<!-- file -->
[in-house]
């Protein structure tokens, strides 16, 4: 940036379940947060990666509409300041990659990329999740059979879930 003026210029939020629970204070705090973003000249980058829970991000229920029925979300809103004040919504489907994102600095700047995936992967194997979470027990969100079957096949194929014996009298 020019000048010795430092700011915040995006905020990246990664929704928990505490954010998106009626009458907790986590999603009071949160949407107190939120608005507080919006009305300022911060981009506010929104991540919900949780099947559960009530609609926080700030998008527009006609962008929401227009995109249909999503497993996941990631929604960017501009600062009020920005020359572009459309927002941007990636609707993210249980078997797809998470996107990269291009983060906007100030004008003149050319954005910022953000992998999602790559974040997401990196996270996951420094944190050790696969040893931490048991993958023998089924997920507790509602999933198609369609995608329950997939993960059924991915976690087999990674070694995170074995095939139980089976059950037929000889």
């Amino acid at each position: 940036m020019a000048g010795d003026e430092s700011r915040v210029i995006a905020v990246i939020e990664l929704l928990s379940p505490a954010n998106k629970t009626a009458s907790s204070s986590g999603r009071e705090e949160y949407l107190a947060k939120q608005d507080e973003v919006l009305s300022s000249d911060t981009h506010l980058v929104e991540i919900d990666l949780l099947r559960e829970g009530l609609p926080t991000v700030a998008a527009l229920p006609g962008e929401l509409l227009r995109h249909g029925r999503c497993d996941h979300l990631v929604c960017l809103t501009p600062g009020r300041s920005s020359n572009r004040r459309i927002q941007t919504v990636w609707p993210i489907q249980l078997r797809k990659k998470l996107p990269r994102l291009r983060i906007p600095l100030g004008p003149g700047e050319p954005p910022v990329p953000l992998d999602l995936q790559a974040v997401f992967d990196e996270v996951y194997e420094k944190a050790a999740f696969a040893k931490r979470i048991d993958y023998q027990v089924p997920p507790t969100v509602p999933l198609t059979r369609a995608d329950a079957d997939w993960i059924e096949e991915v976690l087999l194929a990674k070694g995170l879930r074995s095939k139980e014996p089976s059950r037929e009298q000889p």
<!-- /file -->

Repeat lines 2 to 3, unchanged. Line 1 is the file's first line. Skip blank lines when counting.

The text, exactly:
């Protein structure tokens, strides 16, 4: 940036379940947060990666509409300041990659990329999740059979879930 003026210029939020629970204070705090973003000249980058829970991000229920029925979300809103004040919504489907994102600095700047995936992967194997979470027990969100079957096949194929014996009298 020019000048010795430092700011915040995006905020990246990664929704928990505490954010998106009626009458907790986590999603009071949160949407107190939120608005507080919006009305300022911060981009506010929104991540919900949780099947559960009530609609926080700030998008527009006609962008929401227009995109249909999503497993996941990631929604960017501009600062009020920005020359572009459309927002941007990636609707993210249980078997797809998470996107990269291009983060906007100030004008003149050319954005910022953000992998999602790559974040997401990196996270996951420094944190050790696969040893931490048991993958023998089924997920507790509602999933198609369609995608329950997939993960059924991915976690087999990674070694995170074995095939139980089976059950037929000889």
């Amino acid at each position: 940036m020019a000048g010795d003026e430092s700011r915040v210029i995006a905020v990246i939020e990664l929704l928990s379940p505490a954010n998106k629970t009626a009458s907790s204070s986590g999603r009071e705090e949160y949407l107190a947060k939120q608005d507080e973003v919006l009305s300022s000249d911060t981009h506010l980058v929104e991540i919900d990666l949780l099947r559960e829970g009530l609609p926080t991000v700030a998008a527009l229920p006609g962008e929401l509409l227009r995109h249909g029925r999503c497993d996941h979300l990631v929604c960017l809103t501009p600062g009020r300041s920005s020359n572009r004040r459309i927002q941007t919504v990636w609707p993210i489907q249980l078997r797809k990659k998470l996107p990269r994102l291009r983060i906007p600095l100030g004008p003149g700047e050319p954005p910022v990329p953000l992998d999602l995936q790559a974040v997401f992967d990196e996270v996951y194997e420094k944190a050790a999740f696969a040893k931490r979470i048991d993958y023998q027990v089924p997920p507790t969100v509602p999933l198609t059979r369609a995608d329950a079957d997939w993960i059924e096949e991915v976690l087999l194929a990674k070694g995170l879930r074995s095939k139980e014996p089976s059950r037929e009298q000889p």